Publish in OALib Journal
APC: Only $99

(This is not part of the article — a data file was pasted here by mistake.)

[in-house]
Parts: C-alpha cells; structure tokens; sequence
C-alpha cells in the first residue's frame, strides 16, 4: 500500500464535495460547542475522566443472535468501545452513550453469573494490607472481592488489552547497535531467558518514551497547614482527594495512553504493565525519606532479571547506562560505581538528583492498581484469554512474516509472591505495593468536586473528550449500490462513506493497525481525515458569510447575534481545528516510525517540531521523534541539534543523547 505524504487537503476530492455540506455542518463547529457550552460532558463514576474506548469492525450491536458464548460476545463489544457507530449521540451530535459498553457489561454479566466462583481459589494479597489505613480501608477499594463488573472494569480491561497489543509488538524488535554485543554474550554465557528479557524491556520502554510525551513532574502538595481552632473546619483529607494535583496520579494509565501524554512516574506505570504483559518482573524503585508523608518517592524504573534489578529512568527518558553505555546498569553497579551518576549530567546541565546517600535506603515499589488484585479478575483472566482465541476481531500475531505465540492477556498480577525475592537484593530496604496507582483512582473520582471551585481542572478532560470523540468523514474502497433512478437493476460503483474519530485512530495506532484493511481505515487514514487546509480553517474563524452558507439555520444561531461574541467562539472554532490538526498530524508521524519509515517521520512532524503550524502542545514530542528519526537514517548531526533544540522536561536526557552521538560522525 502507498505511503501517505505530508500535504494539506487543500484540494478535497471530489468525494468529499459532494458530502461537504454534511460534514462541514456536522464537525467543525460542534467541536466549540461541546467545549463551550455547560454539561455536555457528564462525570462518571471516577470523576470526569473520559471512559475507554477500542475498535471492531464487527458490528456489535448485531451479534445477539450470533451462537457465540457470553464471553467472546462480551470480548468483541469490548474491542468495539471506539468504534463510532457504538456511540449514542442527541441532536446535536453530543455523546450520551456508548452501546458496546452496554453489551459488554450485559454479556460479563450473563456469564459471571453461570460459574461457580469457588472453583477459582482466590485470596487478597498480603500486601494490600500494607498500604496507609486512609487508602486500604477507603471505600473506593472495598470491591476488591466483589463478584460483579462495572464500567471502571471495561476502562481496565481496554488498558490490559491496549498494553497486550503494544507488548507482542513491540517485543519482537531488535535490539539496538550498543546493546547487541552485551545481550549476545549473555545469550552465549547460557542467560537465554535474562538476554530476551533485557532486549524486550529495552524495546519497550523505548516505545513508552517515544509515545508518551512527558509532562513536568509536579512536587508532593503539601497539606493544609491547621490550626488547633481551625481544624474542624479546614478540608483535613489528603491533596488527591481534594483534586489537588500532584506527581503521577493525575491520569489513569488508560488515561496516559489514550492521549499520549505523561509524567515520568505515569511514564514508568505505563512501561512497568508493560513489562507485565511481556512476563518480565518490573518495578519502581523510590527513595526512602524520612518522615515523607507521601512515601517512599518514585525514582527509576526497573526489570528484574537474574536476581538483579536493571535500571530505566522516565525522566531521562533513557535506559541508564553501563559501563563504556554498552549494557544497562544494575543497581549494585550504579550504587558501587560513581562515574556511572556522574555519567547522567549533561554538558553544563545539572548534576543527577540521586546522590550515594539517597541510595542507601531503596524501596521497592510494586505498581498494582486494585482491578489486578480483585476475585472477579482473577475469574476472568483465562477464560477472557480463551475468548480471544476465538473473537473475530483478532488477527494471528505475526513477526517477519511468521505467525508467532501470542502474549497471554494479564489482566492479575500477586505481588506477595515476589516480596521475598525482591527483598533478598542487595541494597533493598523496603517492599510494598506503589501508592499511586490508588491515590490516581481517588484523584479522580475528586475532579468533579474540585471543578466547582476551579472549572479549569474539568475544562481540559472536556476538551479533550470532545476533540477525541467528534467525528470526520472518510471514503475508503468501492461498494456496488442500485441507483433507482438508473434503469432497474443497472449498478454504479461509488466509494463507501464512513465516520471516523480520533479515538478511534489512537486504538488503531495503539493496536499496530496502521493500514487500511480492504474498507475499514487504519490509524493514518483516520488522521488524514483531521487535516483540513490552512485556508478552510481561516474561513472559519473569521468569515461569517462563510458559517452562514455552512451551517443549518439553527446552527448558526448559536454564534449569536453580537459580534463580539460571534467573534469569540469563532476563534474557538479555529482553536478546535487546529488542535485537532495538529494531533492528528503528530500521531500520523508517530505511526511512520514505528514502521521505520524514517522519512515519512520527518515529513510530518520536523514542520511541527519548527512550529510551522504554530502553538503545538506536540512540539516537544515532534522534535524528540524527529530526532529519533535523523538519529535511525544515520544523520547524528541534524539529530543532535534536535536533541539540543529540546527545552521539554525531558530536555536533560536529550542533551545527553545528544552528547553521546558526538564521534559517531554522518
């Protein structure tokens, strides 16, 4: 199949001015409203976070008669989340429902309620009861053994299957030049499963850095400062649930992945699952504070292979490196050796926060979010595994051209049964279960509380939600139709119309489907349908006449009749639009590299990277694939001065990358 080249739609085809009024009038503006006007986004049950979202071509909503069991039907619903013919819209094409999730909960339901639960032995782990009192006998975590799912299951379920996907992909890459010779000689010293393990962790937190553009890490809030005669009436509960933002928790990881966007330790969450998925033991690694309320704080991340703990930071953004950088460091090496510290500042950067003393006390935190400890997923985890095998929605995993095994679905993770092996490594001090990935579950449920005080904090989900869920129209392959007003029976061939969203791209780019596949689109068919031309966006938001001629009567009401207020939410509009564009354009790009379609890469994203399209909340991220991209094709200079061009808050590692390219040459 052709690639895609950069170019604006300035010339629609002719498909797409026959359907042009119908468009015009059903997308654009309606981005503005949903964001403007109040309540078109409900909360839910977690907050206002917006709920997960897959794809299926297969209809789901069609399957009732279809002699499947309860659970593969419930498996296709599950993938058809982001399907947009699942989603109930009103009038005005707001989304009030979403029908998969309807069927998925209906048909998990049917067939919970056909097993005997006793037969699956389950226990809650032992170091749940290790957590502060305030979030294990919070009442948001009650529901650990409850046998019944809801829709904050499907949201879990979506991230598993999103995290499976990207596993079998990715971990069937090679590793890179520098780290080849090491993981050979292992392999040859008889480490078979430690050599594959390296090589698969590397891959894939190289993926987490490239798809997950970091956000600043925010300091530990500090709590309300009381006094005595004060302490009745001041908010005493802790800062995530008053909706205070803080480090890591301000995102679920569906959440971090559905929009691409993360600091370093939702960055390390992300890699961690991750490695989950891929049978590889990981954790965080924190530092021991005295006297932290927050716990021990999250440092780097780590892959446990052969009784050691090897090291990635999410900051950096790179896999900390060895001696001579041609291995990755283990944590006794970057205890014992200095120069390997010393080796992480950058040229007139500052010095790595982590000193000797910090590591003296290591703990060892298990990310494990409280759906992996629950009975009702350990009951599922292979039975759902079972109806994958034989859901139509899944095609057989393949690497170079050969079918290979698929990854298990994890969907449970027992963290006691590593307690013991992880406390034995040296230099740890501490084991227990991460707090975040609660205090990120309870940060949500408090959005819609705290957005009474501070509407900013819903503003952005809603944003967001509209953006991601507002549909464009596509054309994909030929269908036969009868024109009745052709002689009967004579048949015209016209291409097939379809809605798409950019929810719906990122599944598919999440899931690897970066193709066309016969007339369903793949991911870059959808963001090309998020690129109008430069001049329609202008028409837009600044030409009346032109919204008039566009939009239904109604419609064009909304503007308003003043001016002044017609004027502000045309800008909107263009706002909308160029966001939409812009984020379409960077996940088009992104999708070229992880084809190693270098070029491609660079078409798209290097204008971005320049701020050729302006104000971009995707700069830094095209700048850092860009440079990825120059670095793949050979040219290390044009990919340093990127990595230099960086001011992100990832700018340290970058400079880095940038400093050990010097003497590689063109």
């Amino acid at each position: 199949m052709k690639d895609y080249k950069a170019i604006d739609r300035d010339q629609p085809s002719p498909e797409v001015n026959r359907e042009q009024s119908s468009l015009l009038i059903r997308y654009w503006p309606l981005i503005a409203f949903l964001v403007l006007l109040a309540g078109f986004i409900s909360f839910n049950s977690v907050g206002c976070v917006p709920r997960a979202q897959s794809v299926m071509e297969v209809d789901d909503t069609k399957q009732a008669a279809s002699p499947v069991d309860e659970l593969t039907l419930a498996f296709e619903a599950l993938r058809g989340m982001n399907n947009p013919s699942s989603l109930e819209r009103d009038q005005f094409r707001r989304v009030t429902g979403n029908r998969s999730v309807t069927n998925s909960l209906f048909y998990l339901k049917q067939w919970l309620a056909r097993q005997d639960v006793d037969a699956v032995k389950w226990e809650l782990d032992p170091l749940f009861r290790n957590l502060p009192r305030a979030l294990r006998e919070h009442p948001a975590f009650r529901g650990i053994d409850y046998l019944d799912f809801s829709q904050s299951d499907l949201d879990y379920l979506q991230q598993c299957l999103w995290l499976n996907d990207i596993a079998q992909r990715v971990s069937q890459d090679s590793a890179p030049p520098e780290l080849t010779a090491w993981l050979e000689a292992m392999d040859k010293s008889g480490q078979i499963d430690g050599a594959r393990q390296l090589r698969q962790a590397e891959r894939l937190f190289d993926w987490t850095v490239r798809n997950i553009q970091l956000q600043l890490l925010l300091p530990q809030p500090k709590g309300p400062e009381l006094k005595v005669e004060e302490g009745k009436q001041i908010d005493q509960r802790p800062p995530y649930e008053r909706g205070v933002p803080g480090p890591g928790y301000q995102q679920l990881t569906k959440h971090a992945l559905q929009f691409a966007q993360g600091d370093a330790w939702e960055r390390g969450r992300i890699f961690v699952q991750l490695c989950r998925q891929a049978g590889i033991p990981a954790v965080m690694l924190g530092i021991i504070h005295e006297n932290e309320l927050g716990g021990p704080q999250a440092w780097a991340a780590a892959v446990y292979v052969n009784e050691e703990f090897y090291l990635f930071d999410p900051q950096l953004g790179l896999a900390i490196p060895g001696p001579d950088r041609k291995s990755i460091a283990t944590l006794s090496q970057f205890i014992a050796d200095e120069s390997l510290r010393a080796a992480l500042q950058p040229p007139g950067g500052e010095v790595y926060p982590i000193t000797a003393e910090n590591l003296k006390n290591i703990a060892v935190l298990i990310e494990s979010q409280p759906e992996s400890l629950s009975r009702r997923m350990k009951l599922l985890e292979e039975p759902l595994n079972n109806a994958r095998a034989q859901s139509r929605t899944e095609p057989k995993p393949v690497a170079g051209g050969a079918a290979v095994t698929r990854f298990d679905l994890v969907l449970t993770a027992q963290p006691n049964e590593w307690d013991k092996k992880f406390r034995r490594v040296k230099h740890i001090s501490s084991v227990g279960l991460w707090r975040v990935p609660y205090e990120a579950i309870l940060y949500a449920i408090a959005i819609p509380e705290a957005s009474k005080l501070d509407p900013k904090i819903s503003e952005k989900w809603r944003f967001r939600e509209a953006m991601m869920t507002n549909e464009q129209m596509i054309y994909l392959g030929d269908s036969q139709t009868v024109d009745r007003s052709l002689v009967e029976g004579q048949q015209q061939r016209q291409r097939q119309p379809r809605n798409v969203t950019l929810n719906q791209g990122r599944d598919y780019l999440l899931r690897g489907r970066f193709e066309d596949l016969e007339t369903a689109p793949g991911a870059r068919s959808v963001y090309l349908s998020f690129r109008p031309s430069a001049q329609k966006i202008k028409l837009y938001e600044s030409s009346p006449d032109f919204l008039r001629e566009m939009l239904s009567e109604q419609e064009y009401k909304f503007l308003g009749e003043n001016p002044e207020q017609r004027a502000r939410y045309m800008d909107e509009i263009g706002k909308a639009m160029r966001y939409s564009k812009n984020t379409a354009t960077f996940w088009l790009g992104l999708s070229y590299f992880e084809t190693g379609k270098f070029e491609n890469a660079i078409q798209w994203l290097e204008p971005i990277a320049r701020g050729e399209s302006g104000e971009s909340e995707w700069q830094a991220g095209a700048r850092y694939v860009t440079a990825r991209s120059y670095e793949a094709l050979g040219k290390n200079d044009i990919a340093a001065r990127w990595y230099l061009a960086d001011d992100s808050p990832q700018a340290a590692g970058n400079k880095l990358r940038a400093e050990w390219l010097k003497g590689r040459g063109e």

This study reviewed the policies and outcomes of international support for forest management in Nepal and answered whether international support on forest management in developing countries resulted in positive socioeconomic and environmental outcomes at local communities. The evaluation is based on the socio-ecological theory and synergies-tradeoff model of forestry ecosystems goods and services. The study shows that the international interventions influenced national policies and community forestry practices, which contributed to the remarkable increase of forest stock. The new forestry institutions increased timber product supplies to urban users and contributed to offsetting of greenhouse gas emission of affluent societies in overseas. However, the intervention spoiled centuries of old forestry practices, which had contributed to the evolvement of socio-ecological condition, sustained local economy and environment systems. The new forestry institutions and practices locked local opportunities of multipurpose uses of forest, worsened water yield and local knowledge, and hampered local economic activities. Consequently they affected habitat diversities for forest based species, and forest resource supplies for sustaining agrobiodiversities and local food security. In reality the interventions increased benefit to distant users (urban users in the country and affluent societies in overseas) and further marginalized local communities and particularly socially disadvantaged people. The paper shows that the international forestry policies and supports are technically wrong or poorly based on science which is against their promise of providing better technical supports and benefiting local communities in developing countries. It argues that the interventions created many complexities in forestry institutions and practices which require too costly endeavor to change and address the local socioeconomic and environmental problems. The paper has explained the root cause of the international policy problem on many schools of thought.